The idea is that falsifiability of climate models – especially those that predict change over a century – is impractical, because it would take a hundred years to see if it were accurate; but if we wait a hundred years to verify the model, it could be too late and global destruction will have taken place. Therefore, we should operate as if the climate prediction model were true despite its tenuous truth claims.
So impressed is Dr. Lewis by this revelation, that falsifiability no longer matters, that the title of his article indicates a fundamental shift – “Climate change has changed the way I think about science.” In his opening paragraphs, he admits,
“A test of falsifiability requires a model test or climate observation that shows global warming caused by increased human-produced greenhouse gases is untrue. It is difficult to propose a test of climate models in advance that is falsifiable.
“Science is complicated – and doesn’t always fit the simplified version we learn as children.
“This difficulty doesn’t mean that climate models or climate science are invalid or untrustworthy. Climate models are carefully developed and evaluated based on their ability to accurately reproduce observed climate trends and processes. This is why climatologists have confidence in them as scientific tools, not because of ideas around falsifiability.”
Let me state categorically that Dr. Lewis is 100% absolutely dead wrong, and I can’t emphasize enough my detestation of his attempts to destroy empirical epistemology.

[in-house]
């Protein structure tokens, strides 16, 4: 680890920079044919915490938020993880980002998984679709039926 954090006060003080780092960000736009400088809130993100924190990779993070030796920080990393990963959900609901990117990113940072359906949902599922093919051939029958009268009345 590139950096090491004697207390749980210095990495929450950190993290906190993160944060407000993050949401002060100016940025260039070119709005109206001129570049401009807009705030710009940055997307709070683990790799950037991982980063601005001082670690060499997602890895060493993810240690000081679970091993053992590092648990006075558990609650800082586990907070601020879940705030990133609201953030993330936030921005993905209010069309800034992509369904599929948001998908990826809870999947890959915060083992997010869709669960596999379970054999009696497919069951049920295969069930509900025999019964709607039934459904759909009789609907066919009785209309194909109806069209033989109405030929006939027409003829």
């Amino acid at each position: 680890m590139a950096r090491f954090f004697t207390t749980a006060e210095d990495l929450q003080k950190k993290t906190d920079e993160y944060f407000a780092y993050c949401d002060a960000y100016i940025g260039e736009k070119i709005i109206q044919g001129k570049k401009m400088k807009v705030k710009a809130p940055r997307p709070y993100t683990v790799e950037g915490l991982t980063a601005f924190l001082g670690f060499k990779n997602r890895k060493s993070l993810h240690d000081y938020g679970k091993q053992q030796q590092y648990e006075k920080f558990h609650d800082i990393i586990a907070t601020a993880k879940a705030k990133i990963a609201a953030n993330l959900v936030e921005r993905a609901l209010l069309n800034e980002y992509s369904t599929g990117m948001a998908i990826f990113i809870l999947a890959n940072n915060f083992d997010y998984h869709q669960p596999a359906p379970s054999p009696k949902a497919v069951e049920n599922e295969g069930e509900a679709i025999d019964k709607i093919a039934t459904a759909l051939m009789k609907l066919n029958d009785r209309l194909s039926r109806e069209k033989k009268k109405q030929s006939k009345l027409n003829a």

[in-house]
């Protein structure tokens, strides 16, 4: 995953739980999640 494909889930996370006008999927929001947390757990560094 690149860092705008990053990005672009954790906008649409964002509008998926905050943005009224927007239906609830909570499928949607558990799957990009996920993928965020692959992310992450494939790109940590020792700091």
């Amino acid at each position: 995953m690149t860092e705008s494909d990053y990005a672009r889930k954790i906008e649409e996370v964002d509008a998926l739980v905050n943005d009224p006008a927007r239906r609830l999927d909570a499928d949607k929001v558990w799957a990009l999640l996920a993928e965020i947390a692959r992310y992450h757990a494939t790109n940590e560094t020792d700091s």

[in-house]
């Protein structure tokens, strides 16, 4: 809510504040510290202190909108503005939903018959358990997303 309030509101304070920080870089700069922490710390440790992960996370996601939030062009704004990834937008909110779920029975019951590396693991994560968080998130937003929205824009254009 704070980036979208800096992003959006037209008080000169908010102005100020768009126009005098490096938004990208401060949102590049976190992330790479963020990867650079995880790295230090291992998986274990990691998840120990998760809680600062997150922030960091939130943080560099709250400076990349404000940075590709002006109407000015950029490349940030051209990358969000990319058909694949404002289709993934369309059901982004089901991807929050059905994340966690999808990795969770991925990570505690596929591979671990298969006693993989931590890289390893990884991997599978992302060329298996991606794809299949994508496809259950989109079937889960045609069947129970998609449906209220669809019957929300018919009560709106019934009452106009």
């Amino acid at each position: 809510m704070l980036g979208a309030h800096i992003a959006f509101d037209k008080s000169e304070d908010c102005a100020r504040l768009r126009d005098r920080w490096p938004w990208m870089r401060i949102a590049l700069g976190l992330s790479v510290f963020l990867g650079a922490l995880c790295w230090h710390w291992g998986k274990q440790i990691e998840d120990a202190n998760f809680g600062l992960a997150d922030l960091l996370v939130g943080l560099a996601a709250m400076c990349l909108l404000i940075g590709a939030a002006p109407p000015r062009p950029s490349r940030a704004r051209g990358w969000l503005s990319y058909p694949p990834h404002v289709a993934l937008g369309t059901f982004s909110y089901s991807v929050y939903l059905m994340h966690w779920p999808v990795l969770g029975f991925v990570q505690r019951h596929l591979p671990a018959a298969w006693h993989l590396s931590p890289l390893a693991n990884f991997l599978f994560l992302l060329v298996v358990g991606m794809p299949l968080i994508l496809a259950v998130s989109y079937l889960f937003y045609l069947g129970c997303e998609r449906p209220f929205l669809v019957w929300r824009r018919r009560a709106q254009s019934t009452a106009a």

First of all, his premise is completely shoddy. No one should dispute that humans influence climate changes – we are after all a contributing variable to the global climate. The question is not, or should not be, do we contribute to changes in global atmospheric behavior, but how much do we contribute. Is it enough to overthrow long-term homeostasis and plunge the planet off a cliff into a positive feedback loop? Or is our contribution statistically insignificant – much like the contribution of wildfires – to altering the homeostatic tendency, and does the planet have control measures to offset variable activity?
To be sure, scientists don’t have to disprove the theory of anthropogenic climate change wholesale. That would indeed be a Herculean task. But again, anthropogenic climate change is not the crucial point of falsifiability – the extent of influence is the crux; the rate of change. And that hypotheses is – and always should be – falsifiable. If predictions correspond with measured reality, it increases our faith in the model; but if measured reality contradicts the prediction, we know at the very least that the rate of change predicted is invalid, or false.
Falsifying the rate of change needn’t wait for intervallic prediction points, either. A falsifying test need only show that the prediction model did not account for a significant variable. Accounting for that variable – whether it slows or hastens the rate of change – might also falsify, or disprove, the prediction.
Dr. Lewis should be embarrassed. He is obviously so heavily invested in the theory of anthropogenic global destruction (it’s how he makes his living), that he is willing to abandon reason and science for blind faith – a faith not that is unfalsifiable, but a faith he has made unfalsifiable. Noble scientists throughout the world should denounce the efforts of people like Dr. Lewis to destroy the foundations of empirical knowledge.